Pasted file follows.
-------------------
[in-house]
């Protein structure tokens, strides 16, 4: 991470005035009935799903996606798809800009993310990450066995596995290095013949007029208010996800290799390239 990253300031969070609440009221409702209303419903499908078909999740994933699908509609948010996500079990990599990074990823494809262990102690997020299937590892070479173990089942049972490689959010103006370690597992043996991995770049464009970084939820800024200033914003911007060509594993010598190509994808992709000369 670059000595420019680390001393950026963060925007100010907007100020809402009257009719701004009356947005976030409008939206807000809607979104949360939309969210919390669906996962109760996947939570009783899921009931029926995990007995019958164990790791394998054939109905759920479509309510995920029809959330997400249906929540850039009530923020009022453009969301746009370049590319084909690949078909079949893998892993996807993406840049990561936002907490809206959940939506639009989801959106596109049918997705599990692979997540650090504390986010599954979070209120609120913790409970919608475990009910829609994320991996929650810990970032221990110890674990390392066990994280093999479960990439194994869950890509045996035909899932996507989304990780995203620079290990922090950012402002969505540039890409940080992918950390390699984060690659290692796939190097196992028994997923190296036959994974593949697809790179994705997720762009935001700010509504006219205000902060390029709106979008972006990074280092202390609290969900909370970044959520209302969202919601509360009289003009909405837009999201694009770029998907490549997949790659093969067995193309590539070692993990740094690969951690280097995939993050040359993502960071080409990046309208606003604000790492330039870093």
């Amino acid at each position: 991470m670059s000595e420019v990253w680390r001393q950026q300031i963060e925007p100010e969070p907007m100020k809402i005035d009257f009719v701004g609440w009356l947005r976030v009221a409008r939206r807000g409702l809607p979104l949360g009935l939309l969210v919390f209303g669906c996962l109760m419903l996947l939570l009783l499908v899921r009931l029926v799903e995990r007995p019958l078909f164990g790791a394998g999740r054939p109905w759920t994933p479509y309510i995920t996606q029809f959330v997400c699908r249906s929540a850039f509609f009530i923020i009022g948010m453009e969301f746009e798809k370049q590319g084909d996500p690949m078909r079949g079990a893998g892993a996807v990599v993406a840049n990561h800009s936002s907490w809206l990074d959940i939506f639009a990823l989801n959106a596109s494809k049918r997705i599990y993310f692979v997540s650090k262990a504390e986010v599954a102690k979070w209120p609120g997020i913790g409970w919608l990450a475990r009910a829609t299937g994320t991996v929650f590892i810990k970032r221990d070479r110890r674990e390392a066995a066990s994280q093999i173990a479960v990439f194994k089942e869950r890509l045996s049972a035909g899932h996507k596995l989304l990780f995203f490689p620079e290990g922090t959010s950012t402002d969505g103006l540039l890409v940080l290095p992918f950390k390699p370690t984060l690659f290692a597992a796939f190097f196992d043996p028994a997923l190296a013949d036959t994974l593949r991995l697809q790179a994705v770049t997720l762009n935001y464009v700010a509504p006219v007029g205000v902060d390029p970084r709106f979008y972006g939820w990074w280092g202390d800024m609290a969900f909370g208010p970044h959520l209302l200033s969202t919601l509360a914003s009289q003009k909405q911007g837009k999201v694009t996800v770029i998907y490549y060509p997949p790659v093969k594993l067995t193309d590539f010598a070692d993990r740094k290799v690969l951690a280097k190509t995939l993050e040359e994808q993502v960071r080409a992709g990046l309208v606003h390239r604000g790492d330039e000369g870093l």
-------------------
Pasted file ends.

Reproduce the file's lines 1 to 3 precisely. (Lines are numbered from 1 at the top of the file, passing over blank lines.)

[in-house]
């Protein structure tokens, strides 16, 4: 991470005035009935799903996606798809800009993310990450066995596995290095013949007029208010996800290799390239 990253300031969070609440009221409702209303419903499908078909999740994933699908509609948010996500079990990599990074990823494809262990102690997020299937590892070479173990089942049972490689959010103006370690597992043996991995770049464009970084939820800024200033914003911007060509594993010598190509994808992709000369 670059000595420019680390001393950026963060925007100010907007100020809402009257009719701004009356947005976030409008939206807000809607979104949360939309969210919390669906996962109760996947939570009783899921009931029926995990007995019958164990790791394998054939109905759920479509309510995920029809959330997400249906929540850039009530923020009022453009969301746009370049590319084909690949078909079949893998892993996807993406840049990561936002907490809206959940939506639009989801959106596109049918997705599990692979997540650090504390986010599954979070209120609120913790409970919608475990009910829609994320991996929650810990970032221990110890674990390392066990994280093999479960990439194994869950890509045996035909899932996507989304990780995203620079290990922090950012402002969505540039890409940080992918950390390699984060690659290692796939190097196992028994997923190296036959994974593949697809790179994705997720762009935001700010509504006219205000902060390029709106979008972006990074280092202390609290969900909370970044959520209302969202919601509360009289003009909405837009999201694009770029998907490549997949790659093969067995193309590539070692993990740094690969951690280097995939993050040359993502960071080409990046309208606003604000790492330039870093």
């Amino acid at each position: 991470m670059s000595e420019v990253w680390r001393q950026q300031i963060e925007p100010e969070p907007m100020k809402i005035d009257f009719v701004g609440w009356l947005r976030v009221a409008r939206r807000g409702l809607p979104l949360g009935l939309l969210v919390f209303g669906c996962l109760m419903l996947l939570l009783l499908v899921r009931l029926v799903e995990r007995p019958l078909f164990g790791a394998g999740r054939p109905w759920t994933p479509y309510i995920t996606q029809f959330v997400c699908r249906s929540a850039f509609f009530i923020i009022g948010m453009e969301f746009e798809k370049q590319g084909d996500p690949m078909r079949g079990a893998g892993a996807v990599v993406a840049n990561h800009s936002s907490w809206l990074d959940i939506f639009a990823l989801n959106a596109s494809k049918r997705i599990y993310f692979v997540s650090k262990a504390e986010v599954a102690k979070w209120p609120g997020i913790g409970w919608l990450a475990r009910a829609t299937g994320t991996v929650f590892i810990k970032r221990d070479r110890r674990e390392a066995a066990s994280q093999i173990a479960v990439f194994k089942e869950r890509l045996s049972a035909g899932h996507k596995l989304l990780f995203f490689p620079e290990g922090t959010s950012t402002d969505g103006l540039l890409v940080l290095p992918f950390k390699p370690t984060l690659f290692a597992a796939f190097f196992d043996p028994a997923l190296a013949d036959t994974l593949r991995l697809q790179a994705v770049t997720l762009n935001y464009v700010a509504p006219v007029g205000v902060d390029p970084r709106f979008y972006g939820w990074w280092g202390d800024m609290a969900f909370g208010p970044h959520l209302l200033s969202t919601l509360a914003s009289q003009k909405q911007g837009k999201v694009t996800v770029i998907y490549y060509p997949p790659v093969k594993l067995t193309d590539f010598a070692d993990r740094k290799v690969l951690a280097k190509t995939l993050e040359e994808q993502v960071r080409a992709g990046l309208v606003h390239r604000g790492d330039e000369g870093l």